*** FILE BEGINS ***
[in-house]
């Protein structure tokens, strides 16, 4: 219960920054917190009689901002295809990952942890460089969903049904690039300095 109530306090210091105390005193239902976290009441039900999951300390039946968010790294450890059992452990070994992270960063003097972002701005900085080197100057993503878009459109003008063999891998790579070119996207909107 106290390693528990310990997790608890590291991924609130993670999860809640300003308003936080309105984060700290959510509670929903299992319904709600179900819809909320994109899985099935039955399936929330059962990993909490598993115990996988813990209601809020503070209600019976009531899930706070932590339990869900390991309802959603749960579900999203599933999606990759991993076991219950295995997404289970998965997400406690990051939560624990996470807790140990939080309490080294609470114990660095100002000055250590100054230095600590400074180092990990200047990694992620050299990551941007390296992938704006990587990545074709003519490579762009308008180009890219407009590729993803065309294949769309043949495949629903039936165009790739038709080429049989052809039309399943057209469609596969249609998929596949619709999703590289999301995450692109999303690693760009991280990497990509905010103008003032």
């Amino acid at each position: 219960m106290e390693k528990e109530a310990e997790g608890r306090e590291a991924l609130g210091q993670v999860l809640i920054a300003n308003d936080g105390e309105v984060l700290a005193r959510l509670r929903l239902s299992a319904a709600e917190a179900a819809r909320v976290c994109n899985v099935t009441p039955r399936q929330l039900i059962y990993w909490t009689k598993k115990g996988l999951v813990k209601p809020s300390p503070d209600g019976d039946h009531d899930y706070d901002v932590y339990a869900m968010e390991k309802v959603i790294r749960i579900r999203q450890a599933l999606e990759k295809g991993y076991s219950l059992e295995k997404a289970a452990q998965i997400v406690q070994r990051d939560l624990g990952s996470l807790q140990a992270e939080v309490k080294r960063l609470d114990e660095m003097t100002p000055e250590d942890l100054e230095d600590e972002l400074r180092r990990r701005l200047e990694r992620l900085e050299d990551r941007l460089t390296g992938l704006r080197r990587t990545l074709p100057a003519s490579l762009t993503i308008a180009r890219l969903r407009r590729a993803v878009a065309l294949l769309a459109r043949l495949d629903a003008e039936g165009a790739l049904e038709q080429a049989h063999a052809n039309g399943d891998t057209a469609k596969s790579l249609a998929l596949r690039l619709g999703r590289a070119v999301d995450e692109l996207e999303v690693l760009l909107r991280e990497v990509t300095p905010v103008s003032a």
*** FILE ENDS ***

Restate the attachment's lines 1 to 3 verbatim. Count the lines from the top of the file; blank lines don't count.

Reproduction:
[in-house]
């Protein structure tokens, strides 16, 4: 219960920054917190009689901002295809990952942890460089969903049904690039300095 109530306090210091105390005193239902976290009441039900999951300390039946968010790294450890059992452990070994992270960063003097972002701005900085080197100057993503878009459109003008063999891998790579070119996207909107 106290390693528990310990997790608890590291991924609130993670999860809640300003308003936080309105984060700290959510509670929903299992319904709600179900819809909320994109899985099935039955399936929330059962990993909490598993115990996988813990209601809020503070209600019976009531899930706070932590339990869900390991309802959603749960579900999203599933999606990759991993076991219950295995997404289970998965997400406690990051939560624990996470807790140990939080309490080294609470114990660095100002000055250590100054230095600590400074180092990990200047990694992620050299990551941007390296992938704006990587990545074709003519490579762009308008180009890219407009590729993803065309294949769309043949495949629903039936165009790739038709080429049989052809039309399943057209469609596969249609998929596949619709999703590289999301995450692109999303690693760009991280990497990509905010103008003032």
């Amino acid at each position: 219960m106290e390693k528990e109530a310990e997790g608890r306090e590291a991924l609130g210091q993670v999860l809640i920054a300003n308003d936080g105390e309105v984060l700290a005193r959510l509670r929903l239902s299992a319904a709600e917190a179900a819809r909320v976290c994109n899985v099935t009441p039955r399936q929330l039900i059962y990993w909490t009689k598993k115990g996988l999951v813990k209601p809020s300390p503070d209600g019976d039946h009531d899930y706070d901002v932590y339990a869900m968010e390991k309802v959603i790294r749960i579900r999203q450890a599933l999606e990759k295809g991993y076991s219950l059992e295995k997404a289970a452990q998965i997400v406690q070994r990051d939560l624990g990952s996470l807790q140990a992270e939080v309490k080294r960063l609470d114990e660095m003097t100002p000055e250590d942890l100054e230095d600590e972002l400074r180092r990990r701005l200047e990694r992620l900085e050299d990551r941007l460089t390296g992938l704006r080197r990587t990545l074709p100057a003519s490579l762009t993503i308008a180009r890219l969903r407009r590729a993803v878009a065309l294949l769309a459109r043949l495949d629903a003008e039936g165009a790739l049904e038709q080429a049989h063999a052809n039309g399943d891998t057209a469609k596969s790579l249609a998929l596949r690039l619709g999703r590289a070119v999301d995450e692109l996207e999303v690693l760009l909107r991280e990497v990509t300095p905010v103008s003032a």